MAESHOWE & THE RING OF BRODGAR

  • Port

    Kirkwall

  • Level of difficulties

    Easy

  • Type

    Sightseeing, Nature excursion, Cultural

  • Price

    Adults

    EUR80.0

  • Duration in hours

    2.5

  • Shore excursion code

    00YJ

Description

Discovering the traces left by ancient prehistoric civilisations amidst the evocative landscapes on the Orkney Islands, which reveal their Neolithic heart with important prehistoric remains.



What we will see
  • North Sea Coast
  • Heart of Neolithic Orkney
  • Ring of Brodgar
  • Standing Stones of Stennes (from the bus)
  • Maeshowe


What we will do
  • We leave the port for a panoramic coach trip along the North Sea coast to the Heart of Neolithic Orkney, nominated as a Unesco World Heritage site in 1999, that includes a series of Neolithic monuments found in this area.
  • Our first visit is to the Ring of Brodgar, the third largest monolithic stone circle in the British Isles. Probably an important burial place and religious site, archaeological studies suggest that it was built before the more famous circle of Stonehenge. Only 27 stones remain today of what is thought to have been a perfect circle of more than 60 stones that are over 4,500 years old.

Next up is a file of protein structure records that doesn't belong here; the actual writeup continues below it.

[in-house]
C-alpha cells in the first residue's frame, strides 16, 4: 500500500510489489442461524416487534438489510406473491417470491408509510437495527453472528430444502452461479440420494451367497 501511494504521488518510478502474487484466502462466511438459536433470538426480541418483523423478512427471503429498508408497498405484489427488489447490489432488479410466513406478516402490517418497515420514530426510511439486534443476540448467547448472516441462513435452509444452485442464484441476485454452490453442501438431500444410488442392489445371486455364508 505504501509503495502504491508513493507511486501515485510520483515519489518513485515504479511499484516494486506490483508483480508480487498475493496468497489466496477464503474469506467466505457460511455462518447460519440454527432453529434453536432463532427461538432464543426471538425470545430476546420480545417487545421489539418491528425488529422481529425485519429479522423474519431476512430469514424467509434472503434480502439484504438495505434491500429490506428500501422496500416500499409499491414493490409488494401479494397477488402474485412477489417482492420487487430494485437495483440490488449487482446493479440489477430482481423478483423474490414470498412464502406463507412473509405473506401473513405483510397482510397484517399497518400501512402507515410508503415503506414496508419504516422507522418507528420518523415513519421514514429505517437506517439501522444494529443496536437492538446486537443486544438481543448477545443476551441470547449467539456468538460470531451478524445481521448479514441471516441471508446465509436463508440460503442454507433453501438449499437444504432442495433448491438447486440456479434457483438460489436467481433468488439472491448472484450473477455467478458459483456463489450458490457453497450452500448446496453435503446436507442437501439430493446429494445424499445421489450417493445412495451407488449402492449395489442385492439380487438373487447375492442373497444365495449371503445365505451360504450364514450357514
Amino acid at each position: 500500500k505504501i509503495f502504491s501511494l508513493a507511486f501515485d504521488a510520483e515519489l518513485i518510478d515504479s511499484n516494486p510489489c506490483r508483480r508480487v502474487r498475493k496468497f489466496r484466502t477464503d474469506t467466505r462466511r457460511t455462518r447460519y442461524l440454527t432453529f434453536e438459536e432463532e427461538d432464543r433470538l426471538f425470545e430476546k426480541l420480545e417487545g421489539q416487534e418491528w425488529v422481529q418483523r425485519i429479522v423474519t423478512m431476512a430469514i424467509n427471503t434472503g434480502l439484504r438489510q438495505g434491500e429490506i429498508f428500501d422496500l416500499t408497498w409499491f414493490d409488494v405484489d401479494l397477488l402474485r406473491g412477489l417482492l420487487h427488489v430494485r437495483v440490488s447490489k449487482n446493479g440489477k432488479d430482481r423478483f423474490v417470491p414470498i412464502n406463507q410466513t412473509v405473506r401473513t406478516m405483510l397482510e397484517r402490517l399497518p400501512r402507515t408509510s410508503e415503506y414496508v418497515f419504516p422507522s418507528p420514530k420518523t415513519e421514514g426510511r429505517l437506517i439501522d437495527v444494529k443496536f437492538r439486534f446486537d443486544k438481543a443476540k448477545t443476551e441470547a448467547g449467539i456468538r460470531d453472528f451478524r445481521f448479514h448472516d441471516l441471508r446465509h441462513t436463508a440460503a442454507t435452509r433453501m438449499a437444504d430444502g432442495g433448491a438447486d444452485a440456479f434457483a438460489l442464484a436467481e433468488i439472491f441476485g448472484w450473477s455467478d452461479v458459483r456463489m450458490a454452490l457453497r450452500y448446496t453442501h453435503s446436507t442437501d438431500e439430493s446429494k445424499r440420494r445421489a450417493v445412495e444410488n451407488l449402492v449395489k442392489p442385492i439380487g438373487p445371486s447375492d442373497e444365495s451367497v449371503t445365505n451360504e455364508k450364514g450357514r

• A few miles away, we pass by the Standing Stones of Stennes. Dating back more than 5,000 years, this archaeological treasure is one of the oldest stone circles in Great Britain.
  • It is time to make our way to Maeshowe, a Neolithic chambered tomb covered by a carpet of grass. At more than 5,000 years old, it is considered one of the finest prehistoric works of architecture. Inside is the fascinating runic graffiti, left in the 12th century by the Viking warriors who used it as a shelter. With 30 inscriptions, Maeshowe boasts the largest collection in Europe.
  • At the end of our visit we return to the ship.

What you need to know
  • Space is limited, so please reserve early.
  • Photography is not permitted inside Maeshowe. 
  •  Entrance passage to Maeshowe is 0.91 m high and 11 m long, requiring visitors to stoop or crawl into the central chamber. Once inside, they can stand at full height. Visit not appropriate for guests who are uneasy in small spaces.